At the Burrow DyeTable # 8: Pokeweed Racemes, Take 3
Here is the third and final installment of this first round of pokeweed raceme dye experiments. I think the racemes are so beautiful. I’d say “otherworldly”, but it’s hard to think that of anything born out of Missouri Ozark clay and rock.
Dyestuff: Pokeweed (phytolacca americana)
Parts used: The racemes (the part that holds the berries)
Source: My yard, the Haggencrone’s yard, my friend Debbie’s yard, and the Farm
Yarn: Mountain Meadow Cody, 100% wool. I mordanted a little differently this time, opting not to follow any instructions other than those given by the seat of my pants. I decided to use more vinegar, and pretty much did a 1:3 ratio of white distilled vinegar to water. The reason for this is that in lieu of using straight acetic acid, I’m hoping the higher acid content will help with the fastness of this dye. So I soaked 100g of wool yarn in a pot of 1/4 vinegar to 3/4 water. I heated the pot to 190F and held it there for an hour. Then I let the yarn sit and cool in the mordant bath overnight. The starting pH at room temperature was 3.1. At 188.2F, it was 3.0.
Ratio of dyestuff to fiber: I only used half of the yarn I mordanted for this particular dyebath, so 50g total. I’m not sure of the exact amount of racemes. I didn’t weigh them out, as this was done on a whim. But I can tell you that when I pulled them all from the bucket, they easily weighed a pound. I’m sure most of that was the vinegar that they absorbed., so I’m going to say maybe 100g starting weight, and next time I promise to weigh them out.
Extraction: Chucked the racemes into a bucket and covered them in white distilled vinegar. Put a plate on top to hold them down. Left them on their own for a couple months. As you can see, these didn’t leach out the way the other ones did. I think had I put much more vinegar in, they would have. They were pretty compacted in this bucket.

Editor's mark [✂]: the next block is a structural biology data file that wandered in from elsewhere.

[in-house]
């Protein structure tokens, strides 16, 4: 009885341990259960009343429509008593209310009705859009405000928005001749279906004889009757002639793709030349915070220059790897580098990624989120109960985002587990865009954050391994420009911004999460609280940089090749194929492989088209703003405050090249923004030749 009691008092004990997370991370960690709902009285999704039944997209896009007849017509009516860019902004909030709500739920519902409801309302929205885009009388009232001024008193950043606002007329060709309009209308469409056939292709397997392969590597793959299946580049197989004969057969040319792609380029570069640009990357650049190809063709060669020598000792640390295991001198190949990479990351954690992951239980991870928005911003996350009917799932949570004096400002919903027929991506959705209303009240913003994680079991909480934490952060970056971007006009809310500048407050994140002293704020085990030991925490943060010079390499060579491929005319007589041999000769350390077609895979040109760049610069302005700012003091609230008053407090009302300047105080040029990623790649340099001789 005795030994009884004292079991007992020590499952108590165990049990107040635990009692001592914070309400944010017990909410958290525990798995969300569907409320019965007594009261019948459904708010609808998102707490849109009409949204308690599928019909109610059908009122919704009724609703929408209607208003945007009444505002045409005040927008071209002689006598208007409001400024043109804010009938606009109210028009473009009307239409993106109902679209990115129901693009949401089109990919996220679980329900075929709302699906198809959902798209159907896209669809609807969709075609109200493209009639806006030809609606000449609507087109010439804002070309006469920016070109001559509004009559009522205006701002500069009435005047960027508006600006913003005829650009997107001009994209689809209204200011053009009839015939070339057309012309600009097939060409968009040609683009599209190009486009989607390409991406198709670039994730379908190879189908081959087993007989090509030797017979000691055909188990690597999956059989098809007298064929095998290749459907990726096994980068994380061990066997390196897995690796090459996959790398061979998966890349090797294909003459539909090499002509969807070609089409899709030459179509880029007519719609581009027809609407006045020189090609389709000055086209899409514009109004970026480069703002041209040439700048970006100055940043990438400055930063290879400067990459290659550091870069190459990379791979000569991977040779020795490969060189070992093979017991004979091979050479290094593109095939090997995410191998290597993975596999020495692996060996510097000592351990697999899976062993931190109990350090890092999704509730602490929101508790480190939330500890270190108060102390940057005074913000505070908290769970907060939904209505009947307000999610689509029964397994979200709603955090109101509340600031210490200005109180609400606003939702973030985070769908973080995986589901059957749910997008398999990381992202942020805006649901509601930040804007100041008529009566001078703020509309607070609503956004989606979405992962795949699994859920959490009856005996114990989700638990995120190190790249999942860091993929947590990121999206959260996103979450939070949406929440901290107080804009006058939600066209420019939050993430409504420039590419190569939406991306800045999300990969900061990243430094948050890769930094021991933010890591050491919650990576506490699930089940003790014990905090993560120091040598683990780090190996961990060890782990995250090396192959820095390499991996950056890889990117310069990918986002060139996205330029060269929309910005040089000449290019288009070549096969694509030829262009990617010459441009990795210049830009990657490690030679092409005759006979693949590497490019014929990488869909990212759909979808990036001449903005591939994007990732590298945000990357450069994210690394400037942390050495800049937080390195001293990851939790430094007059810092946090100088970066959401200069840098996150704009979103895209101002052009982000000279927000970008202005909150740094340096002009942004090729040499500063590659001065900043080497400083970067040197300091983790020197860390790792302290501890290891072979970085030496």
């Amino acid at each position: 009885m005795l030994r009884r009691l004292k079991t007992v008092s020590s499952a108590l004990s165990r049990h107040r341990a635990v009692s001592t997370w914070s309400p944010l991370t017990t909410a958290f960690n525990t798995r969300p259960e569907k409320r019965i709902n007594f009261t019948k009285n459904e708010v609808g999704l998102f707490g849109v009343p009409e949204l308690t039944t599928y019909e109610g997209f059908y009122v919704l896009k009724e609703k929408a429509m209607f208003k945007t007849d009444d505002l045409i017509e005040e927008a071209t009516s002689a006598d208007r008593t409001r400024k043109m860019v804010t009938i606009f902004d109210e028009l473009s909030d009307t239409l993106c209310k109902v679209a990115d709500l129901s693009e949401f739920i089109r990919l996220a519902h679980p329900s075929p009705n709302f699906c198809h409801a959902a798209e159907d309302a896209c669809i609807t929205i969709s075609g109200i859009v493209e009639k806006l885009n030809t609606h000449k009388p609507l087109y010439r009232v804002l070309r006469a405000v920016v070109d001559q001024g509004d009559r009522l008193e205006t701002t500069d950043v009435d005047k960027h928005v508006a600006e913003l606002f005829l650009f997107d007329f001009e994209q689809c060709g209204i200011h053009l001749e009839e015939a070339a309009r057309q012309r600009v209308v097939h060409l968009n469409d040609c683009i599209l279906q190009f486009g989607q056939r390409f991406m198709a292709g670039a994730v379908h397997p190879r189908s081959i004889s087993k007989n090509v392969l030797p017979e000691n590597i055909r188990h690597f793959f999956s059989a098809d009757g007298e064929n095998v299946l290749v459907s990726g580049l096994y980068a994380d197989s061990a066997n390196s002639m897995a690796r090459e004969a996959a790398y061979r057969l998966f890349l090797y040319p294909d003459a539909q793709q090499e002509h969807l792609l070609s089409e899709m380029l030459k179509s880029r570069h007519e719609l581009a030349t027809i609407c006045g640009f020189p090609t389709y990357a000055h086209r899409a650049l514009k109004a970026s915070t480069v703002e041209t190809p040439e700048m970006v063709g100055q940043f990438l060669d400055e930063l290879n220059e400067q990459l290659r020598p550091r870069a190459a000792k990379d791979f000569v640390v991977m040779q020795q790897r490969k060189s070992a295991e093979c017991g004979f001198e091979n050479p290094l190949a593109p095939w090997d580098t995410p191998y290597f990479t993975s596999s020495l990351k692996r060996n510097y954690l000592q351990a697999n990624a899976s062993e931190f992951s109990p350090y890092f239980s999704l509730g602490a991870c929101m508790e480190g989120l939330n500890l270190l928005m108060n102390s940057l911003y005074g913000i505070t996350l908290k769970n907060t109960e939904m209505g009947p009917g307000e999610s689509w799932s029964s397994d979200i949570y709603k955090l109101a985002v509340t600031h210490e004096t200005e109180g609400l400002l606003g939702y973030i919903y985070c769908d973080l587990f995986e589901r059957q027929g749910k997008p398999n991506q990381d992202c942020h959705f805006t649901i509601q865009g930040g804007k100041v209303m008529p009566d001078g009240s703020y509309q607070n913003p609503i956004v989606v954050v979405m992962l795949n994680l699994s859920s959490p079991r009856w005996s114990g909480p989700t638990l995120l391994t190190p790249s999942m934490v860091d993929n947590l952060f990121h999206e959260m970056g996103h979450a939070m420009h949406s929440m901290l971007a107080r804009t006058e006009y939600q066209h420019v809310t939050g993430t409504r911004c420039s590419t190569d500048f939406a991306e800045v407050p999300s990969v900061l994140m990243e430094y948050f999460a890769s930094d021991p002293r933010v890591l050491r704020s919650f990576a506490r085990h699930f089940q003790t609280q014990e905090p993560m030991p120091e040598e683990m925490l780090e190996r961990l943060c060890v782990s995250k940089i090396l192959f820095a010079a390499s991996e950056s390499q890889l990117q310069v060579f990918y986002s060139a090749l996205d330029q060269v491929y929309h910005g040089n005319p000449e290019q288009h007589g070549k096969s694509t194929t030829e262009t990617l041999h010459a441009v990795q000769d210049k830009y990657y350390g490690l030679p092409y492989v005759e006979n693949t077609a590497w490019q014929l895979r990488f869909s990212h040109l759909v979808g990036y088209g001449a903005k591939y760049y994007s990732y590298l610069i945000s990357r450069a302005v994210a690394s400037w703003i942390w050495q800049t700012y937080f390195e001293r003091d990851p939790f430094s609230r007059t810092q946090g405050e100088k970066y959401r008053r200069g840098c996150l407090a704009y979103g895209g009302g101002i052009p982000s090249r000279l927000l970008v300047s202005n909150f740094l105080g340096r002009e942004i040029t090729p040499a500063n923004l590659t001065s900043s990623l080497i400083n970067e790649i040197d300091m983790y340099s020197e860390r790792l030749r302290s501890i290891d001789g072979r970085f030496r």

Dyebath: After the recent success with the cold pokeberry dyebath, I knew that I had to try a cold raceme dyebath, too. I strained out the racemes through a colander and reserved half of the liquid for the cold dyejar (the other half was used for the hot dyebath). I added the premordanted yarn and brought the dyejar inside the house, because I was afraid it might freeze and crack if left outside. I kept it covered with black cloth (actually, just a black shirt—sorry if that is less poetic) to block out the sunlight. The yarn sat undisturbed for 9 days.
WOOT!!! Slam dunk and SCORE! Cold dyeing with poke is the way to go.
Fascinating, don’t you think? That such totally different colours could come from the same plant, the same part of that plant, on the same yarn, and with the same mordant—just because of a difference in the specific dyebath process. Very cool. So does anyone want to hazard a guess as to why the cold process put the red on the wool when the heated baths didn’t? Next I’ll put samples from these 3 up for a lightfastness test. Will be interesting. Here’s to curiousity and experimentation!
Live happy, dye happy!